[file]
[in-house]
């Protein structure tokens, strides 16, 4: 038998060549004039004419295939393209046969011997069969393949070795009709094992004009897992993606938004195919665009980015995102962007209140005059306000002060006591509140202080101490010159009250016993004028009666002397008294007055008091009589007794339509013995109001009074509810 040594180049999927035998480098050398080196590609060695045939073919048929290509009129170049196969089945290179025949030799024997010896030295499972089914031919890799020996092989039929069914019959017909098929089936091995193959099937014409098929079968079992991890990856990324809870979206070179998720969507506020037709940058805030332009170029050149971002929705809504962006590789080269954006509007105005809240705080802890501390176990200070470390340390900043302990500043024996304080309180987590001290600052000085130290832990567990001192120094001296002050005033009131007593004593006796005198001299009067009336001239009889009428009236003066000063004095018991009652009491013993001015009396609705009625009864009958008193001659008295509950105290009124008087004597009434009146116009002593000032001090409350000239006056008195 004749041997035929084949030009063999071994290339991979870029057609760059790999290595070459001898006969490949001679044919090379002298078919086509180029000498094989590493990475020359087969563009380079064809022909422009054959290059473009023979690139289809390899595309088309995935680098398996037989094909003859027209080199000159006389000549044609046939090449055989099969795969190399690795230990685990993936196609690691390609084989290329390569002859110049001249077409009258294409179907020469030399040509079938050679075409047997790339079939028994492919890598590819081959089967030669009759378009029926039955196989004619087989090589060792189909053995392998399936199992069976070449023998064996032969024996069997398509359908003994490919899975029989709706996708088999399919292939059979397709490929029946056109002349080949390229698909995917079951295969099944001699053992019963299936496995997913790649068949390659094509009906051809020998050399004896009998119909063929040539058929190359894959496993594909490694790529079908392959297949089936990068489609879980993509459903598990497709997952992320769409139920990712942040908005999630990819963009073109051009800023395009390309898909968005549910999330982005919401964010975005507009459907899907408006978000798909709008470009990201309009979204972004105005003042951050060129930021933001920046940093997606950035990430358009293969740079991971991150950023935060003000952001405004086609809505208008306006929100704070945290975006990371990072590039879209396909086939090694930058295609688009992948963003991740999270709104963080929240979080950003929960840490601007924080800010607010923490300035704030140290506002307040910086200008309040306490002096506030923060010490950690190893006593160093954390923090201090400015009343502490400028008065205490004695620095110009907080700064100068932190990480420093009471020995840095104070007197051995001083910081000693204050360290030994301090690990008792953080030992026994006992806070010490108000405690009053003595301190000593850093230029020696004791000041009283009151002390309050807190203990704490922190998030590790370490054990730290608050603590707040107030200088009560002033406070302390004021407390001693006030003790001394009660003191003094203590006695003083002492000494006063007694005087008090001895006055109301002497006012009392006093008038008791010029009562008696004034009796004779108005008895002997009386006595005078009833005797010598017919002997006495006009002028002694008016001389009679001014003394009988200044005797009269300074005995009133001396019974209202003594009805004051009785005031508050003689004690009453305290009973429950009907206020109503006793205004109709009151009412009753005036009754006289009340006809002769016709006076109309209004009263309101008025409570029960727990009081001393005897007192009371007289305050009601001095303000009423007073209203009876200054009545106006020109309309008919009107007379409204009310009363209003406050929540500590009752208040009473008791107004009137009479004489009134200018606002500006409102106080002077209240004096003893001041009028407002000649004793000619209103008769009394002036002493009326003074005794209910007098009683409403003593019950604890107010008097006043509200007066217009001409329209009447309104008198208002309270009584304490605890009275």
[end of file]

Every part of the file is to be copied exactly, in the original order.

[in-house]
């Protein structure tokens, strides 16, 4: 038998060549004039004419295939393209046969011997069969393949070795009709094992004009897992993606938004195919665009980015995102962007209140005059306000002060006591509140202080101490010159009250016993004028009666002397008294007055008091009589007794339509013995109001009074509810 040594180049999927035998480098050398080196590609060695045939073919048929290509009129170049196969089945290179025949030799024997010896030295499972089914031919890799020996092989039929069914019959017909098929089936091995193959099937014409098929079968079992991890990856990324809870979206070179998720969507506020037709940058805030332009170029050149971002929705809504962006590789080269954006509007105005809240705080802890501390176990200070470390340390900043302990500043024996304080309180987590001290600052000085130290832990567990001192120094001296002050005033009131007593004593006796005198001299009067009336001239009889009428009236003066000063004095018991009652009491013993001015009396609705009625009864009958008193001659008295509950105290009124008087004597009434009146116009002593000032001090409350000239006056008195 004749041997035929084949030009063999071994290339991979870029057609760059790999290595070459001898006969490949001679044919090379002298078919086509180029000498094989590493990475020359087969563009380079064809022909422009054959290059473009023979690139289809390899595309088309995935680098398996037989094909003859027209080199000159006389000549044609046939090449055989099969795969190399690795230990685990993936196609690691390609084989290329390569002859110049001249077409009258294409179907020469030399040509079938050679075409047997790339079939028994492919890598590819081959089967030669009759378009029926039955196989004619087989090589060792189909053995392998399936199992069976070449023998064996032969024996069997398509359908003994490919899975029989709706996708088999399919292939059979397709490929029946056109002349080949390229698909995917079951295969099944001699053992019963299936496995997913790649068949390659094509009906051809020998050399004896009998119909063929040539058929190359894959496993594909490694790529079908392959297949089936990068489609879980993509459903598990497709997952992320769409139920990712942040908005999630990819963009073109051009800023395009390309898909968005549910999330982005919401964010975005507009459907899907408006978000798909709008470009990201309009979204972004105005003042951050060129930021933001920046940093997606950035990430358009293969740079991971991150950023935060003000952001405004086609809505208008306006929100704070945290975006990371990072590039879209396909086939090694930058295609688009992948963003991740999270709104963080929240979080950003929960840490601007924080800010607010923490300035704030140290506002307040910086200008309040306490002096506030923060010490950690190893006593160093954390923090201090400015009343502490400028008065205490004695620095110009907080700064100068932190990480420093009471020995840095104070007197051995001083910081000693204050360290030994301090690990008792953080030992026994006992806070010490108000405690009053003595301190000593850093230029020696004791000041009283009151002390309050807190203990704490922190998030590790370490054990730290608050603590707040107030200088009560002033406070302390004021407390001693006030003790001394009660003191003094203590006695003083002492000494006063007694005087008090001895006055109301002497006012009392006093008038008791010029009562008696004034009796004779108005008895002997009386006595005078009833005797010598017919002997006495006009002028002694008016001389009679001014003394009988200044005797009269300074005995009133001396019974209202003594009805004051009785005031508050003689004690009453305290009973429950009907206020109503006793205004109709009151009412009753005036009754006289009340006809002769016709006076109309209004009263309101008025409570029960727990009081001393005897007192009371007289305050009601001095303000009423007073209203009876200054009545106006020109309309008919009107007379409204009310009363209003406050929540500590009752208040009473008791107004009137009479004489009134200018606002500006409102106080002077209240004096003893001041009028407002000649004793000619209103008769009394002036002493009326003074005794209910007098009683409403003593019950604890107010008097006043509200007066217009001409329209009447309104008198208002309270009584304490605890009275």